• Soaking in Water

If your Tillandsia harrisii is not attached to a mounting object, you could separate it and put it in a bowl of water. Leave the plant submerged in water for at least one or two hours. Afterward, take the plant out, turn it upside down, shake it to drain any water that may have remained inside the rosette, and put the plant back in its place.

  • Water Quality

Tillandsia harrisii can be very sensitive to the salts and minerals in tap water. Even if you allow the water to sit in an open container for a few hours, it is not enough to remove harsher chemicals such as fluoride. If you live in an area with hard tap water, we recommend using distilled, reverse osmosis, or rainwater instead.

– Light Requirements

Tillandsia harrisii needs as much diffused light as possible and can withstand even direct sunlight, except for the bright midday sun in the hottest summer months. The plant grows in nature attached to the bark of tall trees whose canopy protects it from direct sunlight. Therefore, you can keep it close to the east or west window because the mild morning or late afternoon sun will not harm it.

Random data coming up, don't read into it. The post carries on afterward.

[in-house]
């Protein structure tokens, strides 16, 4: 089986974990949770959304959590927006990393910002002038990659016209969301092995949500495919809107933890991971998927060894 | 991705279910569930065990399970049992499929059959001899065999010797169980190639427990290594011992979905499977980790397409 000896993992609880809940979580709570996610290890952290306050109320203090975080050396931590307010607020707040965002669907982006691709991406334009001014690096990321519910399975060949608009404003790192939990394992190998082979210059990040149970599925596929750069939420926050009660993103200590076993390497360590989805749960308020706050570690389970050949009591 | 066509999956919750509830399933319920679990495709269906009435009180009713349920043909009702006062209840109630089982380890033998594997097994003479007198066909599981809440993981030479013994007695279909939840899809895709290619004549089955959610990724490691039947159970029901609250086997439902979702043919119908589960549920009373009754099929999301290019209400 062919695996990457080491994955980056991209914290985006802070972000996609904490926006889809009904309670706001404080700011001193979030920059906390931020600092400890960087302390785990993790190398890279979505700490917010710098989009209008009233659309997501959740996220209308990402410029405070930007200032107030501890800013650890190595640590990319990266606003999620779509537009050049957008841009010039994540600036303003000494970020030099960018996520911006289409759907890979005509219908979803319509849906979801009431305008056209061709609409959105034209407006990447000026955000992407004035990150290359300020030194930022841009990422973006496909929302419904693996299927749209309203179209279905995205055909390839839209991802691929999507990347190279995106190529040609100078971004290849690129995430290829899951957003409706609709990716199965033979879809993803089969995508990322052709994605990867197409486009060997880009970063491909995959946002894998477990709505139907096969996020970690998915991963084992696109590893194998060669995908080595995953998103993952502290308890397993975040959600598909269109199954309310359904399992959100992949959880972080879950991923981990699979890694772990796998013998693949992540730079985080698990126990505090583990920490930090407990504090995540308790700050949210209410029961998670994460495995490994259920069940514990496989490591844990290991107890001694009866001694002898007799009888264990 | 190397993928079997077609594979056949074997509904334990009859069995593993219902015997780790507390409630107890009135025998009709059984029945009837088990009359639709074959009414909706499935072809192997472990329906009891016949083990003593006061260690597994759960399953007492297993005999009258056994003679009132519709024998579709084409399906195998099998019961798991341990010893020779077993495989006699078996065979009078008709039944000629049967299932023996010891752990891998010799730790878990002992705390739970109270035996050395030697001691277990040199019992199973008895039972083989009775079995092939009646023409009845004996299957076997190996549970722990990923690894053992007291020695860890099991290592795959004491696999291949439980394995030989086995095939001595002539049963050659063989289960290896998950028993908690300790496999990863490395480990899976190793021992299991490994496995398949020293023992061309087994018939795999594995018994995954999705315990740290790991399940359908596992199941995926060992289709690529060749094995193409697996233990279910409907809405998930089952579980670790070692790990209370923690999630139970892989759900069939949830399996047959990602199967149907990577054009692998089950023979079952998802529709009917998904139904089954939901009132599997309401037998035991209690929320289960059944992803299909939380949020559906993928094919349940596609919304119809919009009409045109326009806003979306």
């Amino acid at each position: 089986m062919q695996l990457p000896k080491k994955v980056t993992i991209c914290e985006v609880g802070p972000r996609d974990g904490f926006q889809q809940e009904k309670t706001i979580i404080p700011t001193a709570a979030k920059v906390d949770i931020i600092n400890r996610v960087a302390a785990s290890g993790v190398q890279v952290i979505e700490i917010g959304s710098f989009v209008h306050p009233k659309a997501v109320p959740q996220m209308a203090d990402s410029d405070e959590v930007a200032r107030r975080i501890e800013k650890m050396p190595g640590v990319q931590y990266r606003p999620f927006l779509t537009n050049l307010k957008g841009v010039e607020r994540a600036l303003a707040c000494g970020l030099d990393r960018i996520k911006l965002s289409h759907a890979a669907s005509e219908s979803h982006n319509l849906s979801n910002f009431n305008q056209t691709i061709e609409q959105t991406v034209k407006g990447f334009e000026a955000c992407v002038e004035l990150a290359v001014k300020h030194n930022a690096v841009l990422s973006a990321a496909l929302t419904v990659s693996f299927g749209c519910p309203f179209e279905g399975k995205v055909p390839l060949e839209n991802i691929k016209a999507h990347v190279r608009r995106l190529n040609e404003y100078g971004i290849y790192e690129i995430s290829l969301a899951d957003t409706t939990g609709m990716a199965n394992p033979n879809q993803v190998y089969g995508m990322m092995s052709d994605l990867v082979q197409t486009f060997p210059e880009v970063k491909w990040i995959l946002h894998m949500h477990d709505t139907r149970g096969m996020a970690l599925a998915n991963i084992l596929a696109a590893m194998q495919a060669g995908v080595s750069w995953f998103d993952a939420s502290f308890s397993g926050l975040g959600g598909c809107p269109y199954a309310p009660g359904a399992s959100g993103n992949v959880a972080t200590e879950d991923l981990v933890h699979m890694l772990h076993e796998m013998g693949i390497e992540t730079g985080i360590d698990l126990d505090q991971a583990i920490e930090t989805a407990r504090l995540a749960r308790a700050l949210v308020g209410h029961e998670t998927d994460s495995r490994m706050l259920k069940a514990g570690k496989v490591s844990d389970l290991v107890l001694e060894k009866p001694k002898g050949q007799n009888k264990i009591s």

Proper lighting is particularly significant in winter when the day naturally shortens. In winter, you can keep Tillandsia harrisii on the south window. Although winter is a dormant period when the plant slows down its metabolism, additional lighting will help it gather more energy for new spring growth.

  • Artificial Light

If there is not enough natural light in the room where you grow Tillandsia harrisii, you can replace it with artificial light placed above or below the plant at a distance of at least 7 to 15 inches so that the heat does not damage its leaves.

In addition to responding well to this kind of illumination, the light refracted among its silver leaves will create a stunning display in your home.